Hello! My name is Mikelann (pronounced Michael Ann, I know…it’s a major pain), and today I’ll be talking about Legendborn by Tracy Deonn for my guest review.
Author: Tracy Deonn
Genre: Young Adult Fantasy
Publisher: Margaret K. McElderry Books
Published Date: September 15th, 2020
After her mother dies in an accident, sixteen-year-old Bree Matthews wants nothing to do with her family memories or childhood home. A residential program for bright high schoolers at UNC–Chapel Hill seems like the perfect escape—until Bree witnesses a magical attack her very first night on campus.
This experience unlocks a hidden world of unique magic and hidden societies, and perhaps more importantly, Bree uncovers her own hidden memories of her mother’s death.
Determined to uncover the secrets of her mother’s death, Bree teams up with Nick, a self-exiled Legendborn with a grudge against the group they’ll need to infiltrate in order to get to the truth. But when the Legendborn reveal themselves as the descendants of King Arthur’s knights and explain that a magical war is coming, Bree has to decide how far she’ll go for the truth and whether she should use her magic to take the society down—or join the fight.
This book got a lot of hype and, I’ll admit, that hype was a big part of the why I picked it up. For once, the hype was so well-deserved. Honestly, I’m just mad at myself for not diving in sooner. In the beginning, I had a bit of trouble following the hierarchy of the Order, but this may have just been a reader error. This did not take away from the story at all. I found myself sucked in regardless of my own inability to fully grasp the intricacies of the Order. Which, to me, is a sign of a great book.
The POC and LGBTQ+ representation in this book was just…*chef’s kiss*. It was perfect. Of course, I say all this as a heterosexual white female, so take my opinion on this with a grain of salt, but I felt that the way the author incorporated these topics into her story and characters was very well done. I was able to connect and empathize with characters whose lives are so much different than my own.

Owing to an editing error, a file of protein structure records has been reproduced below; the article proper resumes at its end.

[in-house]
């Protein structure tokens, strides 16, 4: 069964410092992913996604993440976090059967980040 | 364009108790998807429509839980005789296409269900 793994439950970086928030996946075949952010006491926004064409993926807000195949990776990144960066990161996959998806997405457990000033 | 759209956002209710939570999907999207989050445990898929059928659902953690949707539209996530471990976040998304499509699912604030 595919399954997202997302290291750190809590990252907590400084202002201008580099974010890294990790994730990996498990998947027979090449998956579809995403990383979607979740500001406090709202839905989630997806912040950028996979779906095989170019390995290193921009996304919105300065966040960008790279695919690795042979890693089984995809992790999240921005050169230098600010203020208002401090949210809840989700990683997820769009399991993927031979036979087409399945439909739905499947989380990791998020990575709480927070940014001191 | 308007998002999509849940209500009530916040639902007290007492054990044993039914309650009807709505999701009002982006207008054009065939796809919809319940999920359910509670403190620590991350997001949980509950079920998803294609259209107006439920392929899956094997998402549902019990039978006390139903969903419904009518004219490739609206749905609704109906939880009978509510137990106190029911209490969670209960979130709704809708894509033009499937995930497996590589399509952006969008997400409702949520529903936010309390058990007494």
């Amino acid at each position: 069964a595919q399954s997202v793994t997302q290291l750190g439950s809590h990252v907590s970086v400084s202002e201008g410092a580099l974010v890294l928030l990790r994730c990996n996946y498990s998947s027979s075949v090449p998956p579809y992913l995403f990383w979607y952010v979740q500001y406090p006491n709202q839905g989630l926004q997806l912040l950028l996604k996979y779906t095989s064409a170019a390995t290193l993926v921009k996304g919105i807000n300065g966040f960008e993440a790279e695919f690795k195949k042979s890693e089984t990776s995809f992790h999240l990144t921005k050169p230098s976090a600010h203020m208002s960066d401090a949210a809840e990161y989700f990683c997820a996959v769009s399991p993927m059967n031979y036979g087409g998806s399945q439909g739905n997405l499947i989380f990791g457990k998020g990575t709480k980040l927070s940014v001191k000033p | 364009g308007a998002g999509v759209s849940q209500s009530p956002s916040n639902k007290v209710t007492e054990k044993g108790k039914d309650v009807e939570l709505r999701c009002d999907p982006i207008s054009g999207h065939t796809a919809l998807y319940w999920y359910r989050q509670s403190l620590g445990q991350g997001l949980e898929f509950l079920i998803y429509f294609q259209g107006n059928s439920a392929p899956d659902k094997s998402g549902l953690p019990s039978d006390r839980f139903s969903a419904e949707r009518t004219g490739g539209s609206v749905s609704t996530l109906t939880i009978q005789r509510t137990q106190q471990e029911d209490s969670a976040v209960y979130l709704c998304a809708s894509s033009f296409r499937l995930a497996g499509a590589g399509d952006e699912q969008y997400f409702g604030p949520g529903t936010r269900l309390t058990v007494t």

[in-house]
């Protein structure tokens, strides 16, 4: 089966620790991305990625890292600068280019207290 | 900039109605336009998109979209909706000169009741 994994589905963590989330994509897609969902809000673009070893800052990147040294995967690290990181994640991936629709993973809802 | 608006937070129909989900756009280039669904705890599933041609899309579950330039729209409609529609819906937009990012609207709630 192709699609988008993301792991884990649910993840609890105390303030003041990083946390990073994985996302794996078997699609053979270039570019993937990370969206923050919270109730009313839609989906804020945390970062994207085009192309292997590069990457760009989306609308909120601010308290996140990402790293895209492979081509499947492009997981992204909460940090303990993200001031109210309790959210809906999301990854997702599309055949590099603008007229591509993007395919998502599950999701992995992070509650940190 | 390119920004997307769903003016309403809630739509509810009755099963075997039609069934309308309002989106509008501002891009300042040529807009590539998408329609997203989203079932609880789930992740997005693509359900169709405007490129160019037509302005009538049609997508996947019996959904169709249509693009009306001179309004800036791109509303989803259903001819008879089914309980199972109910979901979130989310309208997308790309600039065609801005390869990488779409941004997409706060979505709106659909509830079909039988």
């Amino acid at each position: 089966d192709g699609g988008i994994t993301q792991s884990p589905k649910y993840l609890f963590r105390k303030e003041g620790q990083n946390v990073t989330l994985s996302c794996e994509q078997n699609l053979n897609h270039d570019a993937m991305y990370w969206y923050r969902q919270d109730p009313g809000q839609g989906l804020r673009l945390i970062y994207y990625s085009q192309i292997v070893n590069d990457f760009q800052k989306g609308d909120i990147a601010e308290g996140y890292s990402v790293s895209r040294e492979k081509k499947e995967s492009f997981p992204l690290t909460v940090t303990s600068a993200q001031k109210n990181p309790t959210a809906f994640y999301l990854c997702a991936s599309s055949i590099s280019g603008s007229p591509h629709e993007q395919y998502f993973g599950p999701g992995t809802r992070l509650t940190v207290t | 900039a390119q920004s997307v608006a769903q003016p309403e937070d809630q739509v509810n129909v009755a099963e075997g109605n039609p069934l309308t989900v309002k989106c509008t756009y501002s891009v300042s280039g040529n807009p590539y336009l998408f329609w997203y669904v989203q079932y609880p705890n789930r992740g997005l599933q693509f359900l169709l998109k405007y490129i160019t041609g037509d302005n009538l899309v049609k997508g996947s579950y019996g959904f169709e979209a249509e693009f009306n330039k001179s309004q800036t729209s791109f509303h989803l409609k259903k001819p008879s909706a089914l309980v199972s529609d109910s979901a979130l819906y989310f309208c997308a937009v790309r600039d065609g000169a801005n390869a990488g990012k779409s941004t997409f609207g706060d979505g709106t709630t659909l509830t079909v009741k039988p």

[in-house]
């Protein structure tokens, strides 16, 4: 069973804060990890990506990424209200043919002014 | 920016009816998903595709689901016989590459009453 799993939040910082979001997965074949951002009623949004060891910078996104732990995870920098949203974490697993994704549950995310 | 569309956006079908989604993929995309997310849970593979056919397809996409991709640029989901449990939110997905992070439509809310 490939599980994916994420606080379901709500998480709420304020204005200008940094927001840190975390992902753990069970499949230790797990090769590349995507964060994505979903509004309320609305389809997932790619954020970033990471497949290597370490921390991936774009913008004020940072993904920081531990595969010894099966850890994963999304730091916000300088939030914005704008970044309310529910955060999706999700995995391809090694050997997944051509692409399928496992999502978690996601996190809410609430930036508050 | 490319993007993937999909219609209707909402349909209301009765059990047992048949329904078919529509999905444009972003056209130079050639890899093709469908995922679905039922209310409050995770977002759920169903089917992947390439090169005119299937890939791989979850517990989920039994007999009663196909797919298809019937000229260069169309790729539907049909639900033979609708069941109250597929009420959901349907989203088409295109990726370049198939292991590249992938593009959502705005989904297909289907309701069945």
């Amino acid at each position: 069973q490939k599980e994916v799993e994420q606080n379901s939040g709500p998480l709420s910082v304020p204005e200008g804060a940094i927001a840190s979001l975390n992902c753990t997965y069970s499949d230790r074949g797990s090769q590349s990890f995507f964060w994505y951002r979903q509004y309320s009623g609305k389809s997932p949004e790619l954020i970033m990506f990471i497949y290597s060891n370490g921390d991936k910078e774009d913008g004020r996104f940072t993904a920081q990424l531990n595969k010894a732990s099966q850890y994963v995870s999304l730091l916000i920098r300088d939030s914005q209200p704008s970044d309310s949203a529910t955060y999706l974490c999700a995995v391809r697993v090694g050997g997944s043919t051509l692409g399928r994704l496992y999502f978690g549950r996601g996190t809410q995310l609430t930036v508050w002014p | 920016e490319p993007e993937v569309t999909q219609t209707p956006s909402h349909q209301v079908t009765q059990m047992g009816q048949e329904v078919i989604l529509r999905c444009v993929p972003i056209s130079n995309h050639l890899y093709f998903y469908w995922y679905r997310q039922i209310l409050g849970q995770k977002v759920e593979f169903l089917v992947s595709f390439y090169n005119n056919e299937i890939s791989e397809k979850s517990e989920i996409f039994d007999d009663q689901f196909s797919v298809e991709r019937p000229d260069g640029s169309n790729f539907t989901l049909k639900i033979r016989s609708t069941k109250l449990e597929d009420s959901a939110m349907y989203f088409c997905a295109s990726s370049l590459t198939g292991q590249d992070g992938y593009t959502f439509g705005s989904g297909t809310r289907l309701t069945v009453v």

The main character, Bree, seemed to follow the common characteristics of today’s YA female leads. But that thought was totally just me being a prick at that start. Bree turns out to me a much more complex character than we’re used to seeing in YA fantasy fiction and it was so nice to see her grow. She was complex, flawed…human. It was so refreshing to read about a character that is undoubtedly human and, as someone who has lost her own parents and is no stranger to the pain that Bree struggled with throughout this book, her struggles through her grief were raw, lending to the connection between reader and character.
My main problem with this book was that the relationship between Bree and Nick, and their feelings for one another, seemed to be a bit forced. Without giving too much away, I’ll tell you this…toward the end of the book, the reason for this seems to be explained. I really enjoyed how Deonn was able to not only avoid common tropes, but tie the tropes she may not have been able to avoid into her story in new and exciting ways.
Lastly, there was a bit of a twist ending. I will stray from going into too much detail, because I want you to be just as surprised as I was. As someone who can be pretty stingy with her star ratings, I totally did not hesitate to give this book a full five stars. I absolutely cannot wait for the sequel and will likely snatch it up as soon as it’s available.